As Musk says prices are “a bit high” would CFOs buy Bitcoin?

Tesla's recent $1.5 billion investment in cryptocurrencies is likely to remain unusual, for now at least

As Musk says prices are “a bit high” would CFOs buy Bitcoin?
Steve Randall

Bitcoin was priced above $54,000 in the early hours of Monday morning having recently reached a record high market value of more than $1 trillion.

The cryptocurrency’s most recent rally has prompted crypto-fan Elon Musk to question its sky-high price.

In a series of tweets, the world’s richest man said that Bitcoin is a “less dumb” version of cash and noted that its price, along with that of Ethereum seems high.

Not that Musk was complaining. With Tesla’s investment in Bitcoin estimated to have netted around $1 billion profit in its initial investment there is reason for him to be jubilant.

But while the charismatic billionaire is firmly behind cryptos, chief financial officers globally are less impressed.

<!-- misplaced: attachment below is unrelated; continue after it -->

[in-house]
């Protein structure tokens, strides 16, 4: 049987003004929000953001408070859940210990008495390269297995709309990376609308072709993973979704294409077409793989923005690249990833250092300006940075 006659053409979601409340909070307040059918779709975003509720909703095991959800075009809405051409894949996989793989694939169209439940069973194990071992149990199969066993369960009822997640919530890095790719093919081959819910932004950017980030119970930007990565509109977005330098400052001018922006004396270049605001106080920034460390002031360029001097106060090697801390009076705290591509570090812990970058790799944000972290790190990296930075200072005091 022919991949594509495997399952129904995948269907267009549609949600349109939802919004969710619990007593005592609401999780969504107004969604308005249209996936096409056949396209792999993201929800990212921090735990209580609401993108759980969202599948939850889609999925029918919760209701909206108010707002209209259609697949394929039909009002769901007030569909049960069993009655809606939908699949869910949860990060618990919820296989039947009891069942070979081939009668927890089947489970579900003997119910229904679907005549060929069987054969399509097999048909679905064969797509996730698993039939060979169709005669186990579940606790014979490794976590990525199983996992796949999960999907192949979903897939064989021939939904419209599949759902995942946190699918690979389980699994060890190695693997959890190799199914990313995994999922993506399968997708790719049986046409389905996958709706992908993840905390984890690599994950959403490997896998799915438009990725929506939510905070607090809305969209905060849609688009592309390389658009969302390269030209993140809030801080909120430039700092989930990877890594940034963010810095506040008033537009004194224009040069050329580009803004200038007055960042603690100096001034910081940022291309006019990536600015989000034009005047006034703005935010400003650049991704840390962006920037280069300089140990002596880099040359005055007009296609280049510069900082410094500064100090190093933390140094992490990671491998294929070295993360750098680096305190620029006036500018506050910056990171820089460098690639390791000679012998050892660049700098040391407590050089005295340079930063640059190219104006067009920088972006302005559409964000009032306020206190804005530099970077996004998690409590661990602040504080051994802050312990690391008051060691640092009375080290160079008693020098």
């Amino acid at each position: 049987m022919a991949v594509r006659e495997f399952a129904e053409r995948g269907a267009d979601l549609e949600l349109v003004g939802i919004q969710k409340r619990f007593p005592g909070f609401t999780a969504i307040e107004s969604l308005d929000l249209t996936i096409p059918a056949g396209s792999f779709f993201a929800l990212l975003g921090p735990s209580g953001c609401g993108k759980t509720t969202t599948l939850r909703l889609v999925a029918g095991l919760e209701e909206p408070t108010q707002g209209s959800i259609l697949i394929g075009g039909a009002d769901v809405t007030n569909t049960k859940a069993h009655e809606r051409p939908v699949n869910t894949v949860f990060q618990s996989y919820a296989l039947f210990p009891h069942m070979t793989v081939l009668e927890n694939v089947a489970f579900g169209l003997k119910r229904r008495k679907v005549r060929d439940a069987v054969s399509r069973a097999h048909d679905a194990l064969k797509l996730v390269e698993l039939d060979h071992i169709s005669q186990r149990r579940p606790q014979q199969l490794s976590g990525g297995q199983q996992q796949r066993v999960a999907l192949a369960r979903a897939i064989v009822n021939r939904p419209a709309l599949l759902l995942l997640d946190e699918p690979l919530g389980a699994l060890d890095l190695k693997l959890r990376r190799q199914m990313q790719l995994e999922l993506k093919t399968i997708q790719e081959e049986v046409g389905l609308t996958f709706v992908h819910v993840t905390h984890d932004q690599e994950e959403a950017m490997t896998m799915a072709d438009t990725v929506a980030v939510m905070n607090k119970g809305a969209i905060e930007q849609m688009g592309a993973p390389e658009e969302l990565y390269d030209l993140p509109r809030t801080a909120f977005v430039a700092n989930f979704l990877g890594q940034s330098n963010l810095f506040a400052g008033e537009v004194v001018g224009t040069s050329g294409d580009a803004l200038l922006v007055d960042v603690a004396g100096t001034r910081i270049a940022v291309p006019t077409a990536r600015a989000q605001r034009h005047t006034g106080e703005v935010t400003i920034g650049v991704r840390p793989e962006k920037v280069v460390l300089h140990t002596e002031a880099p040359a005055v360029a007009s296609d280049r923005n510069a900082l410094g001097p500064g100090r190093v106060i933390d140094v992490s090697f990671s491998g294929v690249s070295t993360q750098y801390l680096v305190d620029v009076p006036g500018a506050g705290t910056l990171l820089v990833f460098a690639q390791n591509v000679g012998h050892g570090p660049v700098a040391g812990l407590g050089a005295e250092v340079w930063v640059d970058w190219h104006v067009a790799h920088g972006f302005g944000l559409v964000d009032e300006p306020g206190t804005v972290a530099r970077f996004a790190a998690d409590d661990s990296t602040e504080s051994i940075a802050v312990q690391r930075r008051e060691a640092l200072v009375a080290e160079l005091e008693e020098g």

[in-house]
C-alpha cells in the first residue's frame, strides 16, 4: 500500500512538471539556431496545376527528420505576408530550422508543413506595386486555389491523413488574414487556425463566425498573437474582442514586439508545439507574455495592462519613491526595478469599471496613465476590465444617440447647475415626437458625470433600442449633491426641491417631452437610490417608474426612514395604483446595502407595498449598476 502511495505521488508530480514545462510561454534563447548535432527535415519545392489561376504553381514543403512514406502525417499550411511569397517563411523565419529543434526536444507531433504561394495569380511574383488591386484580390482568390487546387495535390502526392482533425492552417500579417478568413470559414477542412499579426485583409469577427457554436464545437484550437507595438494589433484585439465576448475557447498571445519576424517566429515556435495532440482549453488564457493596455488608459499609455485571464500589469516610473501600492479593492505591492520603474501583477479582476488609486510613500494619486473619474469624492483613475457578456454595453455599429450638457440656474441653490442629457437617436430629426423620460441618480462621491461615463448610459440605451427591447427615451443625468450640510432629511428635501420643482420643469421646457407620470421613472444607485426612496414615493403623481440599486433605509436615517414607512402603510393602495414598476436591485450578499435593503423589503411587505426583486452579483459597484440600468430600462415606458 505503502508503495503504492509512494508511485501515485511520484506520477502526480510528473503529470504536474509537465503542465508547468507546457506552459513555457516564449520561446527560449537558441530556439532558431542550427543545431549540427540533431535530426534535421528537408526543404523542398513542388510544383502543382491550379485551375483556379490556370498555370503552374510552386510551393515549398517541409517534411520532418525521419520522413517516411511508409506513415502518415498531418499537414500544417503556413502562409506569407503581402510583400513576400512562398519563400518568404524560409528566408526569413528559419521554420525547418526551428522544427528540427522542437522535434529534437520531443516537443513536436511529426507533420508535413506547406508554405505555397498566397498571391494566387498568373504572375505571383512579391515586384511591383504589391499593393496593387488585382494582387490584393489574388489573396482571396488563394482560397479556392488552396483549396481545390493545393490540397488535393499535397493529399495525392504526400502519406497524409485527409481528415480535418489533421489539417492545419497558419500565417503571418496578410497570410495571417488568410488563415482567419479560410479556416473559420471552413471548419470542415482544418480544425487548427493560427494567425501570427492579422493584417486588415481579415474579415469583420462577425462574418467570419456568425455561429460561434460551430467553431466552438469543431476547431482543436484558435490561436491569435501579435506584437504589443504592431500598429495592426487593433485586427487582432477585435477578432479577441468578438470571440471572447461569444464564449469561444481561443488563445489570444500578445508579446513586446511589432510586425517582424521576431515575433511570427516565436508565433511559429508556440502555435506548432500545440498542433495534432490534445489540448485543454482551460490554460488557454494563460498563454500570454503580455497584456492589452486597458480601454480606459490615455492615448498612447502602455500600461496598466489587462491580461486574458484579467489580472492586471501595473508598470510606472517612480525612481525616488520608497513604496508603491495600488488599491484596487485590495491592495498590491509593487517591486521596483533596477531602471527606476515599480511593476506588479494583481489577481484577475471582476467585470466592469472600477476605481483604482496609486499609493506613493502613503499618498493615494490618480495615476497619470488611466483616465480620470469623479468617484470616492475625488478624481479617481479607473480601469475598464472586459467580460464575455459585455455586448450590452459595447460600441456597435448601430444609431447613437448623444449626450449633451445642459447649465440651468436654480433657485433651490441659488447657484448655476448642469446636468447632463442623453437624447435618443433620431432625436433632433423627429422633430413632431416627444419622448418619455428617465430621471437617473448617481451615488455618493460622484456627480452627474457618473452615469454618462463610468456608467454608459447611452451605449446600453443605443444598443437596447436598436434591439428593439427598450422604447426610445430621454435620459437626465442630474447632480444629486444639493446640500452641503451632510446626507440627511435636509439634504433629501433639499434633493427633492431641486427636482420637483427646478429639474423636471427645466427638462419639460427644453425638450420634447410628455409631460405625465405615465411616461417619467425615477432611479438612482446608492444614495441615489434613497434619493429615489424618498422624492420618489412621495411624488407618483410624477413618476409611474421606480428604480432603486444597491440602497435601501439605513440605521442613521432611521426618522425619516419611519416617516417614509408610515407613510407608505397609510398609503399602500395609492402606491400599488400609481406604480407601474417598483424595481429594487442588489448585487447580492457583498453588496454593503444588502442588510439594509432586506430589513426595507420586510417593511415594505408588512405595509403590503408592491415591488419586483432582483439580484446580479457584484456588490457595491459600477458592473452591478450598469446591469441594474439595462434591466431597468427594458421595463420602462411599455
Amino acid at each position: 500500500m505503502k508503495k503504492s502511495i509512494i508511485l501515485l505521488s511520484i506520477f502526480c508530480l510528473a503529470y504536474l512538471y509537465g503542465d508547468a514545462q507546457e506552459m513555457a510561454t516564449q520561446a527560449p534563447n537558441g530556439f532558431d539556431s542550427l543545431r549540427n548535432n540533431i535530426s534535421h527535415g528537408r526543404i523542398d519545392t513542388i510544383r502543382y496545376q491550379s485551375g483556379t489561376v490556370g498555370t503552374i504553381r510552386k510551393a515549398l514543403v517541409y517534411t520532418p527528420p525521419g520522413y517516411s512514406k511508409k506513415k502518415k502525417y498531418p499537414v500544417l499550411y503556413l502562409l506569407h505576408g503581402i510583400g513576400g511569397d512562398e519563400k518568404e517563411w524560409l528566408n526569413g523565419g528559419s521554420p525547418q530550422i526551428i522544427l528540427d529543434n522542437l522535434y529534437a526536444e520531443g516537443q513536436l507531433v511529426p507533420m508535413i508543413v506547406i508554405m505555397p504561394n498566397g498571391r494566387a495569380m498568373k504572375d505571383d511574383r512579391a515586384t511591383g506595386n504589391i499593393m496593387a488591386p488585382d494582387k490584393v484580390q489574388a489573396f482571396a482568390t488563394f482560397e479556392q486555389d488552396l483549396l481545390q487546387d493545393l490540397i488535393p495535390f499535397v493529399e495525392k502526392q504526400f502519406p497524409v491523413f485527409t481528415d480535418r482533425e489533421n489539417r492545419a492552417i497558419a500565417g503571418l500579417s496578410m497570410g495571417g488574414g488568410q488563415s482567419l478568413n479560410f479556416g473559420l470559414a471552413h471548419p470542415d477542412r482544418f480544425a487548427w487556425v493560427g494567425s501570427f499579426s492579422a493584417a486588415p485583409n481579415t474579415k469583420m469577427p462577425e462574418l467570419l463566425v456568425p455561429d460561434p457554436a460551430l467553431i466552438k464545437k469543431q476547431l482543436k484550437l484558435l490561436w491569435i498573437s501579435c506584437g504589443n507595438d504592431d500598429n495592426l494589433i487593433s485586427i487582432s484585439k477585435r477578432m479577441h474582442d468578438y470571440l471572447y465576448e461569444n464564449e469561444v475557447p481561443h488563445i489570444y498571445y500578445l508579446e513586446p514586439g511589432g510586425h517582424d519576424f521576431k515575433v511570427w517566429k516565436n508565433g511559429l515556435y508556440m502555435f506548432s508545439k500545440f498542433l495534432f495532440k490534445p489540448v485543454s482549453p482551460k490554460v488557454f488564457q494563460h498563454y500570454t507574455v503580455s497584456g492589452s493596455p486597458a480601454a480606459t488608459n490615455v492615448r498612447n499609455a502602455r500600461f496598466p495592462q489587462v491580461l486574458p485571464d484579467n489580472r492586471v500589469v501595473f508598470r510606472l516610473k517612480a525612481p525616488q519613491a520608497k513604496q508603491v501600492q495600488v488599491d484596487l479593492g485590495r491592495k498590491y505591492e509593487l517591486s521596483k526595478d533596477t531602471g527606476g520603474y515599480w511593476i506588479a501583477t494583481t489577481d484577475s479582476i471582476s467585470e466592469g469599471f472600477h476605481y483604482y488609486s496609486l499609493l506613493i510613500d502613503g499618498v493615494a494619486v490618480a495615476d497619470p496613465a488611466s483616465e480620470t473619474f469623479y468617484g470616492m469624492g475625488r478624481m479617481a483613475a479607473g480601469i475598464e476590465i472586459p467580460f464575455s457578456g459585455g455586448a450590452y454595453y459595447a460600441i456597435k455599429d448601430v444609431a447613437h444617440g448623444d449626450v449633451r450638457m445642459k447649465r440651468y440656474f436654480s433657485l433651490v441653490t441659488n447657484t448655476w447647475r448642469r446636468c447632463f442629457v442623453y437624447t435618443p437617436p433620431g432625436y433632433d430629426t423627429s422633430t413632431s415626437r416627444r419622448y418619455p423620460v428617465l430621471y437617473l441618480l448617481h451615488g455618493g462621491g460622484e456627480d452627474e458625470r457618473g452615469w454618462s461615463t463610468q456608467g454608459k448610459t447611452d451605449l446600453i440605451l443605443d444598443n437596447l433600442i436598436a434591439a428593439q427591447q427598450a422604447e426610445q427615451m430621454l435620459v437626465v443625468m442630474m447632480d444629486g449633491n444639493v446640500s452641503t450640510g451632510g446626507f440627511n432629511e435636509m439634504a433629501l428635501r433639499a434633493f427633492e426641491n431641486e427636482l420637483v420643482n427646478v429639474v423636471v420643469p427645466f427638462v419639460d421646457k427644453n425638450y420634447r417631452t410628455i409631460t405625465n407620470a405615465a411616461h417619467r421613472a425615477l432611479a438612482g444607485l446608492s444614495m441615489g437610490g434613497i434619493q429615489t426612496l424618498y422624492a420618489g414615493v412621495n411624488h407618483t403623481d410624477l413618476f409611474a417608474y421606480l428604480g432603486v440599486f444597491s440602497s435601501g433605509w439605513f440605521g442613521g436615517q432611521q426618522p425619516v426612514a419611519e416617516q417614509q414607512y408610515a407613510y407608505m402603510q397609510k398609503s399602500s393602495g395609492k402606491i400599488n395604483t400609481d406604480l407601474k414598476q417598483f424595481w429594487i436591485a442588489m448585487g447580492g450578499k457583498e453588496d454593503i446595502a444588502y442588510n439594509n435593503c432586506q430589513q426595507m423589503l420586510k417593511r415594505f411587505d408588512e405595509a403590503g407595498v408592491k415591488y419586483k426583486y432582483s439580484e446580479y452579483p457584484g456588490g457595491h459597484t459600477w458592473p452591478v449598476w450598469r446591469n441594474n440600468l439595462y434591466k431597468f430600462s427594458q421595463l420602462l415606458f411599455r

Nascent phenomenon

A survey of CFOs by Gartner over the last month shows that just 5% expected to hold Bitcoin as a corporate asset in 2021.

In fact, 84% of respondents did not think they will ever hold the cryptocurrency as a corporate asset because it would be extremely risky to try to mitigate the kind of price swings seen in the last few years.

While volatility is the main issue, regulatory factors, slow adoption as a payment method, and a lack of skills are also barriers to corporate crypto holdings.

“It’s important to remember this is a nascent phenomenon in the long timeline of corporate assets,” said Alexander Bant, chief of research in the Gartner Finance practice.  “Finance leaders who are tasked with ensuring financial stability are not prone to making speculative leaps into unknown territory.”

Even among the 16% of respondents who said they might hold Bitcoin as a corporate asset in the future, most did not expect that would be before 2024.